By Gustavo Arellano
By R. Scott Moxley
By Alfonso Delgado
By Courtney Hamilton
By Joel Beers
By Peter Maguire
By Charles Lam
By Charles Lam
Japanese tourists with expensive cameras dangling around their necks had always been as easy to spot at Disneyland as lines around the Matterhorn. But thanks to the Asian financial crisis, those sightings are becoming more rare. "Attendance has been somewhat softer this year," Magic Kingdom spokesketeer Roy Gomez told the San Diego Union-Tribune for its Nov. 22 edition. "But a lot of hotels and resorts in the area are saying they're feeling the impact of fewer visitors from Asia." Tourist-industry observers say nearly a quarter of Disneyland's annual guests comes from foreign countries, and about one-third of those countries are Asian. Meanwhile, the Union-Tribune reports that another Asian phenomenon has cut into the Big D's Canadian and Latin American guest lists (the park's two other biggest foreign draws): the Asian flu. This lost biz would have been more profound had it not been for the opening of the new Tomorrowland, which prompted more Southern Californians to get off their butts and push through the turnstiles at 1313 Harbor Blvd. Still, those folks generally stay a day, which hasn't done much for surrounding hotels and retail establishments. As a result, hotel occupancy is down in OC-a worrisome condition in a region that ranks tourism as its third-largest industry.
WE WERE SURE THIS ONE WOULD LAST Nine days after his marriage to [cough, cough] "actress" Carmen Electra, pro basketball player/sometime Newport Beach resident/one-man freak show Dennis Rodman filed annulment papers in Orange County Superior Court. The Worm tied the knot with Electra in a Las Vegas chapel at around 7 a.m. on Nov. 14 after a night of hearty partying. However, according to his attorney, Rodman had not acted out of a "sound mind." (Insert your own smart-ass rejoinder here.) Electra, who followed in the mammoth footsteps left by Jenny McCartney on MTV's Singled Out before bouncing around the syndicated jiggle-show circuit, "mutually agreed" with Rodman to end the marriage, according to her peeps. So who gets custody of the wedding dress?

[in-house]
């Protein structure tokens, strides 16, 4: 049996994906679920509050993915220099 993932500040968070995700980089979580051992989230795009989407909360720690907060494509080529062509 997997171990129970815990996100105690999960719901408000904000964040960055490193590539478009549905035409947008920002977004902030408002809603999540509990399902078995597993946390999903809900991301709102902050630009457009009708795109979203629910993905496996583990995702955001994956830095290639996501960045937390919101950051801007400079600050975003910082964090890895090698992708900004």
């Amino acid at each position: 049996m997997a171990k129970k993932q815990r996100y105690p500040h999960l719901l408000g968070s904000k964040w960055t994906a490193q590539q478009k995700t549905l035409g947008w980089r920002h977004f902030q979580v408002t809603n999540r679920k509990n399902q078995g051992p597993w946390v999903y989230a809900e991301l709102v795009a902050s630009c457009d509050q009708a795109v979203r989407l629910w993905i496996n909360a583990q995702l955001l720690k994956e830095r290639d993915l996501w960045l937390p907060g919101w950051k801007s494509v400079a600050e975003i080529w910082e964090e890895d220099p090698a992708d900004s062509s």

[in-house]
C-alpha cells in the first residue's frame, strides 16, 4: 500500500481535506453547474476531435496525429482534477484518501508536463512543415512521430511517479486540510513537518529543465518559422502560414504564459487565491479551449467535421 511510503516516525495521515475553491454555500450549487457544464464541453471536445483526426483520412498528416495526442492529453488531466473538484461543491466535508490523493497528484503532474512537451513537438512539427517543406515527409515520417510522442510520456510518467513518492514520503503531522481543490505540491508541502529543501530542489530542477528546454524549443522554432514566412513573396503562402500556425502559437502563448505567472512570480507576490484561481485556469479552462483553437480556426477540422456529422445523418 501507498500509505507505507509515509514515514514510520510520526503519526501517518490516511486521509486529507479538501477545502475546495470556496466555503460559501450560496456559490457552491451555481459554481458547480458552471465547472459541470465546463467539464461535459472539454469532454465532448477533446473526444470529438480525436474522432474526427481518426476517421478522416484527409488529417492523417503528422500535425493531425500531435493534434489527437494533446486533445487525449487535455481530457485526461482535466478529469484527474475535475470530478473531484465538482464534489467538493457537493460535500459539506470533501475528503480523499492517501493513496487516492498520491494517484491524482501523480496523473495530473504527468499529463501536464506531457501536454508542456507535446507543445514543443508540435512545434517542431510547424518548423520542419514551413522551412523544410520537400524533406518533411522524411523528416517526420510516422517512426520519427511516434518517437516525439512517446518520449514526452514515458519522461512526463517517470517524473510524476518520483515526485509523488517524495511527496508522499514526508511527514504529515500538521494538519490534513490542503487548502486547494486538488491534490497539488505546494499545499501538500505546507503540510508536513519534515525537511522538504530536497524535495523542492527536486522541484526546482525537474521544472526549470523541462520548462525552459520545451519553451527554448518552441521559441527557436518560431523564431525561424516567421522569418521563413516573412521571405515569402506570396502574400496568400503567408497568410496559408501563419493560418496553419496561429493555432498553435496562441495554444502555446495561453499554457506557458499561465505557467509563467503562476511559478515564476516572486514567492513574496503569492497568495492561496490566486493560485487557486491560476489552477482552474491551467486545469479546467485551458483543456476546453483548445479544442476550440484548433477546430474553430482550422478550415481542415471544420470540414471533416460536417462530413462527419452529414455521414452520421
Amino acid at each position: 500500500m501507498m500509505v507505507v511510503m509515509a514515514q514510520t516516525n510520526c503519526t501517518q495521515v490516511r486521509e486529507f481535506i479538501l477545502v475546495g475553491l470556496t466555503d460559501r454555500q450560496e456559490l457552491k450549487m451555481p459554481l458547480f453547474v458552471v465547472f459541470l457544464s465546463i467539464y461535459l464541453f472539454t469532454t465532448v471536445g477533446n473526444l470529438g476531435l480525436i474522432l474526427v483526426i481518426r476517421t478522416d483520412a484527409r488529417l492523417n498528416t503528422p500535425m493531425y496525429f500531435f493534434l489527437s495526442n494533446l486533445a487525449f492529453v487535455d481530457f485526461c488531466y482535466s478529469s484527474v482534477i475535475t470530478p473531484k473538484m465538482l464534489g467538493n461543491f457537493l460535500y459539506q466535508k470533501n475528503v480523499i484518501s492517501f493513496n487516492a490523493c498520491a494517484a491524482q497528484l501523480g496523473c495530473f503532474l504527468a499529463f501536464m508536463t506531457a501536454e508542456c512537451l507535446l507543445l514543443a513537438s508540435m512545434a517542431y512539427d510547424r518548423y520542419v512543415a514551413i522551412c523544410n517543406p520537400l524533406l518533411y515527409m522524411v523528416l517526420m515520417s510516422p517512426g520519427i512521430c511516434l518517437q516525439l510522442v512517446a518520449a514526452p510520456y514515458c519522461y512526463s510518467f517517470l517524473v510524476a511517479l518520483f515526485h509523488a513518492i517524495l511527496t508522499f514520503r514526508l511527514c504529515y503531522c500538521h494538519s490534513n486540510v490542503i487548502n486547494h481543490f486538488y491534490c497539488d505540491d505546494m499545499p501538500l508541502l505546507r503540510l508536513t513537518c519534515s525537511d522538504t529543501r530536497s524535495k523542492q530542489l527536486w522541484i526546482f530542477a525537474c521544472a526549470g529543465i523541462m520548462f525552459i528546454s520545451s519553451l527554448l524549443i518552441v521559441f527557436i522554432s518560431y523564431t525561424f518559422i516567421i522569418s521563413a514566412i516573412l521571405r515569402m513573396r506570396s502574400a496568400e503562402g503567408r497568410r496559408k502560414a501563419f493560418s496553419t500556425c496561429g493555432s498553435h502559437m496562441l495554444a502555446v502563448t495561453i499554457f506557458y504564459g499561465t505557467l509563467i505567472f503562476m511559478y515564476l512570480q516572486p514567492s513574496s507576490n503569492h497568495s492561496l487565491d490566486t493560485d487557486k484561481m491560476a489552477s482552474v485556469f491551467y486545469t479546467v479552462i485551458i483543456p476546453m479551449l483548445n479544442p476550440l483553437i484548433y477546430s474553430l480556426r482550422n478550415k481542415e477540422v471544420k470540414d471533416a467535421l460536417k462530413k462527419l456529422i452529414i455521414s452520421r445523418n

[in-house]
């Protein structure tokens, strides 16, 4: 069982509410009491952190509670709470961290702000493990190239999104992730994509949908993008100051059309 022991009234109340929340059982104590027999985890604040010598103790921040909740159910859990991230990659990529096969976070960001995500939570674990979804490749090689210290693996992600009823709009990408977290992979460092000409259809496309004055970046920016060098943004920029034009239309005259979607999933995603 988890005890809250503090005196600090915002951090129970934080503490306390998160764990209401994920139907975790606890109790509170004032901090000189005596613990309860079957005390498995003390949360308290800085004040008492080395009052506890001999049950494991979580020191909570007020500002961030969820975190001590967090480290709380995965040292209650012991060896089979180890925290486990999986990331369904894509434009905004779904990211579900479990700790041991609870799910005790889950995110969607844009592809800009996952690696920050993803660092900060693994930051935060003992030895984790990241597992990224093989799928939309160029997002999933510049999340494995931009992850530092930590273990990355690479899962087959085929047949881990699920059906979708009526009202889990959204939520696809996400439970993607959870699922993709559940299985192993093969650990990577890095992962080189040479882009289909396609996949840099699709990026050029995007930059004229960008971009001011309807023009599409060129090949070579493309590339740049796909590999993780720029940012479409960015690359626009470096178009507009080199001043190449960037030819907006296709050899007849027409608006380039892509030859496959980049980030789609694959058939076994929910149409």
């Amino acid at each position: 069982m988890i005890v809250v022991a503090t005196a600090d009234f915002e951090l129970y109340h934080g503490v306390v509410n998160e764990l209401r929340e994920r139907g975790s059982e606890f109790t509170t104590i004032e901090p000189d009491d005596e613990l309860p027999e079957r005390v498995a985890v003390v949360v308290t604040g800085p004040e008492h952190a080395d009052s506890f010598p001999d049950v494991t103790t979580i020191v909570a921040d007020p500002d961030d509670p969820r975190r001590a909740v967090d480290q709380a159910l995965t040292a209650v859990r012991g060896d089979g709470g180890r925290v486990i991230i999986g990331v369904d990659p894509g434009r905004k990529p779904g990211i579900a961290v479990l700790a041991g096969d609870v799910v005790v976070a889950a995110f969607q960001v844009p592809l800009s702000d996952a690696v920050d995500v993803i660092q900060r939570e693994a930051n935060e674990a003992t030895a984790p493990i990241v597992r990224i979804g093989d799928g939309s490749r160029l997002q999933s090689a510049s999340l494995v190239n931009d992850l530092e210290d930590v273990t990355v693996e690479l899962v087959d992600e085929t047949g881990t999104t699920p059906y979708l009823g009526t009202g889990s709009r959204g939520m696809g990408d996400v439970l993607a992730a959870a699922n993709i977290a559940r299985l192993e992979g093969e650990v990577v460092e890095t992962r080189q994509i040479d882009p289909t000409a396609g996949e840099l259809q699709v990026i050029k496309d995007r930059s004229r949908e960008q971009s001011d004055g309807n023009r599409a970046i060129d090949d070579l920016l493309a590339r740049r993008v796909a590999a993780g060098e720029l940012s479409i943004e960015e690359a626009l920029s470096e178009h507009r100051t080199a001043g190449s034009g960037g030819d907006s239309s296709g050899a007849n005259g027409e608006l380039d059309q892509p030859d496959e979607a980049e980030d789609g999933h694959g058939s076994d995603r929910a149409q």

LOOK OUT! The 4th District Court of Appeal in Santa Ana ruled on Nov. 23 that a Newport Beach attorney, who was left a paraplegic after a skiing accident in which he collided with a sign that read "Be Aware-Ski With Care," can sue the ski resort that planted the marker. John M. Van Dyke, an experienced skier, was on his first visit to Bear Mountain in Big Bear in November 1994 when he crashed into a signpost that showed the direction to a chair lift and the fateful message. He fractured several vertebrae and is permanently paralyzed from the waist down, according to his attorney. Van Dyke contends the sign was posted in such a way that it was nearly impossible to see until it was too late, but an Orange County Superior Court judge dismissed his original suit, reportedly finding "the risk of impacting a fixed object on a ski run is a risk inherent in the sport of skiing." That seems to echo a 1992 state Supreme Court ruling that found sport participants knowingly undertake the inherent risks of the activity. But the appeals court ruled the law does not treat all fixed objects equally and that the sign Van Dyke plowed into may not fall into the same category as rocks, trees, icy conditions, lift towers or snow-making equipment. Putting a sign in a ski run that is not visible from all sides "significantly increases the risk of harm without enhancing the sport," said the unanimous opinion penned by Justice Edward Wallin. Van Dyke can now take his case to trial, but Bear Mountain attorneys are mulling an appeal.
FALL INTO THE GAP A survey of 20 big metropolitan areas-Orange County included-found that blacks, Hispanics and other minorities remain victims of unfair home-lending practices, according to a study released on Nov. 24. The National Community Reinvestment Coalition found that after a few years of progress starting in 1994, the gap between minorities and whites being denied home mortgages widened again in 1996-1997. And much of the new lending that was granted to blacks came from subprime mortgages-loans with higher interest rates-the coalition discovered. The findings, which were based on information supplied by banks, thrifts and mortgage companies, were consistent with a government survey this past summer that showed financial institutions are turning down blacks, Hispanics and American Indians for home mortgage loans more often than whites, no matter what their income. Ain't life grand?